The "insert buffer" in InnoDB accelerates this workload. It buffers
changes in a special b-tree to avoid disk IO during secondary index
maintenance. For my workloads the special b-tree is able to capture
multiple changes to blocks and is likely reduce the IO requirements
for the application. Even without that benefit it allows the server to
absorb workload spikes as the disk reads for secondary index
maintenance are deferred.
This is done for inserts in MySQL 5.1 and for inserts, updates and
deletes in MySQL 5.5. This won't allow InnoDB to match TokuDB in
performance, but it should provide much better throughput than you
would expect from an engine that does update in place.
On Sat, Oct 30, 2010 at 4:44 PM, Brian Hurt <bhurt(at)spnz(dot)org> wrote:
> On Sat, 30 Oct 2010, Stefan Kaltenbrunner wrote:
>> On 10/29/2010 11:37 PM, Brian Hurt wrote:
>>> For the record, the table we're having trouble inserting into is ~100
>>> rows with ~50 indexes on it. E.F Codd is spinning in his grave. The
>>> reason they went with this design (instead of one that has two tables,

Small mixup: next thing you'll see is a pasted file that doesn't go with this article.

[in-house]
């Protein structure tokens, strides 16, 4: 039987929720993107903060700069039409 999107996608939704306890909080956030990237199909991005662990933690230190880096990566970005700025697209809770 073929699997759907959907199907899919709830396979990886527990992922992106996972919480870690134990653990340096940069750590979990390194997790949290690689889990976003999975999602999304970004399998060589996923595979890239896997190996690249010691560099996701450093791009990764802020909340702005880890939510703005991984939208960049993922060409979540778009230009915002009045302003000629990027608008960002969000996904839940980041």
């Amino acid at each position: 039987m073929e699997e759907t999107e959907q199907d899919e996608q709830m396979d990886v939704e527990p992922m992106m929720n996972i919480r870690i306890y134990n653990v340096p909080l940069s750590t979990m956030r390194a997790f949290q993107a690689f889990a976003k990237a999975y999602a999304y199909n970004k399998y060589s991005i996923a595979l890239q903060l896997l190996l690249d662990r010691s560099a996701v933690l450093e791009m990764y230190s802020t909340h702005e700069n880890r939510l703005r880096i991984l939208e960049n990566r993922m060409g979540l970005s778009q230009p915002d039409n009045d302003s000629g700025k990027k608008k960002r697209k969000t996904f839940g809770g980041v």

>>> each with 3-6 columns, and about that many indexes) is that "joins are
>>> slow". Which they may be on Mysql, I don't know. But this is
>>> (unfortunately) a different battle.
>> is that really only 100 rows or are you actually talking about columns?
> Bleh, I meant columns.
> 100 rows is nothing.
>> if the later you will have a very hard time getting reasonable bulk/mass
>> loading performance in most databases (and also pg) - a table that wide and
>> with a that ridiculous number of indexes is just bound to be slow. Now I
>> actually think that the figures you are getting from innodb are fairly
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